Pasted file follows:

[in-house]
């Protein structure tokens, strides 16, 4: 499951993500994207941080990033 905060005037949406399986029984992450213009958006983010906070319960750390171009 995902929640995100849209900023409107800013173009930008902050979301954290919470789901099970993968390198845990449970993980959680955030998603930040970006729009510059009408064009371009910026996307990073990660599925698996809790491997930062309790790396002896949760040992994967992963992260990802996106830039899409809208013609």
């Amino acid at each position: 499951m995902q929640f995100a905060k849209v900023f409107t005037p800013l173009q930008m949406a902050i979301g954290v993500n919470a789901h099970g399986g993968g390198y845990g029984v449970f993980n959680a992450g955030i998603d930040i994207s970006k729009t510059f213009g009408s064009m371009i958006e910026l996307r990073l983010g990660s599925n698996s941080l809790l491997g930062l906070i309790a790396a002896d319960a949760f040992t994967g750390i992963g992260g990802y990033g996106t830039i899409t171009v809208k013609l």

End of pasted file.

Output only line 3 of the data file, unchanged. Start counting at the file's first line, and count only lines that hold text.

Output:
């Amino acid at each position: 499951m995902q929640f995100a905060k849209v900023f409107t005037p800013l173009q930008m949406a902050i979301g954290v993500n919470a789901h099970g399986g993968g390198y845990g029984v449970f993980n959680a992450g955030i998603d930040i994207s970006k729009t510059f213009g009408s064009m371009i958006e910026l996307r990073l983010g990660s599925n698996s941080l809790l491997g930062l906070i309790a790396a002896d319960a949760f040992t994967g750390i992963g992260g990802y990033g996106t830039i899409t171009v809208k013609l």